Common sense,” Descartes said, “is the most fairly distributed thing in the world, for each one thinks he is so well-endowed with it that even those who are hardest to satisfy in all other matters are not in the habit of desiring more of it than they already have.” After that, he proceeds to explain a method “to seek truth in science” and presents three applications of this method, the best known being analytic geometry. All of this is far beyond common sense.

For all these reasons, I am not too fond of invoking common sense in support of any new concept. What you really need is a rationale, and experimental proof through a small scale implementation.

Presenting “Lean, TQM, Six Sigma, TOC, Agile and BPR” to the ISPI in Reno, NV

This week, the International Society for Performance Improvement (ISPI) invited me to present the comparison of approaches I posted on this blog  in January, at its annual conference, held this year at the Silver Legacy Resort  in Reno, NV.

While the name of the society does not suggest it, it is really focused on training effectiveness;  its tag line “Where Knowledge Becomes Know-How” is more explicit than its name. Started in 1962 as the National Society for Programmed Instruction, which was an explicit reference to behaviorist B.F. Skinner. This reference was remove when it became the National Society for Performance and Instruction. It finally went international in 1995 and changed the “”PI” to Performance Improvement. The point was to emphasize concern for the outcome rather than the process of training, and, in doing so, highlight differences with the rival  American Society for Training and Development (ASTD).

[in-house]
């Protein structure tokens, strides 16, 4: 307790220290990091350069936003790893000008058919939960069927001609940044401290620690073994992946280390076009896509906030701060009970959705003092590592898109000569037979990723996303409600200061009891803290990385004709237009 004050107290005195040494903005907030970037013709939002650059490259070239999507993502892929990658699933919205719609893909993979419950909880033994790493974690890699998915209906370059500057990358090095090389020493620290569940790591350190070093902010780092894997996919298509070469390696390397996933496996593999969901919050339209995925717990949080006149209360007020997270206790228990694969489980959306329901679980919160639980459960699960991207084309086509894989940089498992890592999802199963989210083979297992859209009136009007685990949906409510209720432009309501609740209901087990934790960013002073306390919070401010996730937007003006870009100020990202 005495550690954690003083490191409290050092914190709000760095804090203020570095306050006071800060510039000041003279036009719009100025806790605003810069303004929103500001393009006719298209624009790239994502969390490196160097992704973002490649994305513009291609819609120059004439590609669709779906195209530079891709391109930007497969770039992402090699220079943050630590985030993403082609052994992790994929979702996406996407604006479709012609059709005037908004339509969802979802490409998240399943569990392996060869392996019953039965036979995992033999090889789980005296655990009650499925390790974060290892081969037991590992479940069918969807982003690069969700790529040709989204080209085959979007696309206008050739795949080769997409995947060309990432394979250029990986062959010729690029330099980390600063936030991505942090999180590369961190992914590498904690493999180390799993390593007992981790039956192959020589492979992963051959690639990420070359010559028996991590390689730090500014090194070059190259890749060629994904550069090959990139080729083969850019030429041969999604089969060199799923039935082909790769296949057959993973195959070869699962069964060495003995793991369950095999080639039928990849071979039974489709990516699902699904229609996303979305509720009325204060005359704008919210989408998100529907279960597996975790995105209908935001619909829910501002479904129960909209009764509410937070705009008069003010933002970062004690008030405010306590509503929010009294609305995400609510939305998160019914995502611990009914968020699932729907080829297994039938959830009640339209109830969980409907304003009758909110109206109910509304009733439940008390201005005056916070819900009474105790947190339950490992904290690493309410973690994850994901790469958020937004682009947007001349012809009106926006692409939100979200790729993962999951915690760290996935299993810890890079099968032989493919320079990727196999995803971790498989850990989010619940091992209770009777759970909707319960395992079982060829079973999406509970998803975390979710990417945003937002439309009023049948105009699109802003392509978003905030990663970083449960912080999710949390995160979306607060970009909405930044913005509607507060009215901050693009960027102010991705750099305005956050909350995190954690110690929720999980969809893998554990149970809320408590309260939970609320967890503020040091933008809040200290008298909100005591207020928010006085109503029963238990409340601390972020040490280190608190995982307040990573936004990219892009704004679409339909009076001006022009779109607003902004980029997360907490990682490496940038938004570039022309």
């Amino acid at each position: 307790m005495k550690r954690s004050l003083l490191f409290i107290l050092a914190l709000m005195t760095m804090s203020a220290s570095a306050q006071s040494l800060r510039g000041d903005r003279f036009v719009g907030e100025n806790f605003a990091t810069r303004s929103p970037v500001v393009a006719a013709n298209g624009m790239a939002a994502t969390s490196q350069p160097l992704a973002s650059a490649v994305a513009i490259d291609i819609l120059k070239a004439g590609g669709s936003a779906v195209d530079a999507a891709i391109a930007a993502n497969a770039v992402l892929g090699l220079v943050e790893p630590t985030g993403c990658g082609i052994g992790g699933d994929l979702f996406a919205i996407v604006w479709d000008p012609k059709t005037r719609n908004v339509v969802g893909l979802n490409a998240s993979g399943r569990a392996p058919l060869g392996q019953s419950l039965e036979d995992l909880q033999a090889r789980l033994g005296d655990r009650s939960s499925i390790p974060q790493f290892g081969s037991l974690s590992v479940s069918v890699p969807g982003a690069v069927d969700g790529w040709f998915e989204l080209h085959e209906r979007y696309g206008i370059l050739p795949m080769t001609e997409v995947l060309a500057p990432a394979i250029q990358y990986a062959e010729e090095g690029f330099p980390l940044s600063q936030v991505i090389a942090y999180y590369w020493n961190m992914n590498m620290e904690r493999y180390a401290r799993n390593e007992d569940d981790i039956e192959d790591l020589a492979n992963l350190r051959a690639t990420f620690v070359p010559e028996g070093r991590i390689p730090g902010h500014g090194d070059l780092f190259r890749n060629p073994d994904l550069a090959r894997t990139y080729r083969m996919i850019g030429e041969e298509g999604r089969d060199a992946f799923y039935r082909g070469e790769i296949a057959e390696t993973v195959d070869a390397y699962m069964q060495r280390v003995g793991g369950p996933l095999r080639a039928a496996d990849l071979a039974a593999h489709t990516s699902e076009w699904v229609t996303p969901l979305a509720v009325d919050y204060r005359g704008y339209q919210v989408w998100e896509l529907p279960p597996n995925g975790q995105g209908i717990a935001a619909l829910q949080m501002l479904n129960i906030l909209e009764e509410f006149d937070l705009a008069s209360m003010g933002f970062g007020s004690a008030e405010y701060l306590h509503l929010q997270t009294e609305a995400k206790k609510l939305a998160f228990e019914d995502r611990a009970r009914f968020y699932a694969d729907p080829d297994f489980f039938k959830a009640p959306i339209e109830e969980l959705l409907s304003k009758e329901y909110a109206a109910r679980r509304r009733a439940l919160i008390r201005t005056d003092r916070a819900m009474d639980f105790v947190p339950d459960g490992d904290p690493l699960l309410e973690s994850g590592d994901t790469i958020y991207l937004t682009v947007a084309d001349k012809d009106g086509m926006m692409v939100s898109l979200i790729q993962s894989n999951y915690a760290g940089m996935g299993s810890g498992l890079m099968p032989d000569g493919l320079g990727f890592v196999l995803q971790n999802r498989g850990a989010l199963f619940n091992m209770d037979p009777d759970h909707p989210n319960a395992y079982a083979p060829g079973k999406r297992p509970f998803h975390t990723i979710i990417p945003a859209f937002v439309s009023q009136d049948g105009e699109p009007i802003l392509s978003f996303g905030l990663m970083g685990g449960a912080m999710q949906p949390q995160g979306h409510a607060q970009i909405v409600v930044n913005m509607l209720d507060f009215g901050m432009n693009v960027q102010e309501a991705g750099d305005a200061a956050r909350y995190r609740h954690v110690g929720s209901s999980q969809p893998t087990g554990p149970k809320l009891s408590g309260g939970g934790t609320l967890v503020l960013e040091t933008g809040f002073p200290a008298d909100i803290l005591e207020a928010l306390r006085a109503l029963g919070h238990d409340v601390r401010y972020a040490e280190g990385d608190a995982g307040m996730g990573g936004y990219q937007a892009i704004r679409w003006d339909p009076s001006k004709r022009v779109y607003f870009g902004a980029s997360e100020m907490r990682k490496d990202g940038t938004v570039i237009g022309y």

ISPI has developed a body of knowledge called Human Performance Technology (HPT). which it defines as an integrated systems approach to improving the valued, measured results produced by people within a system. It has a 6-step implementation methodology, and ISPI has a program to train Certified Performance Technologists (CPT).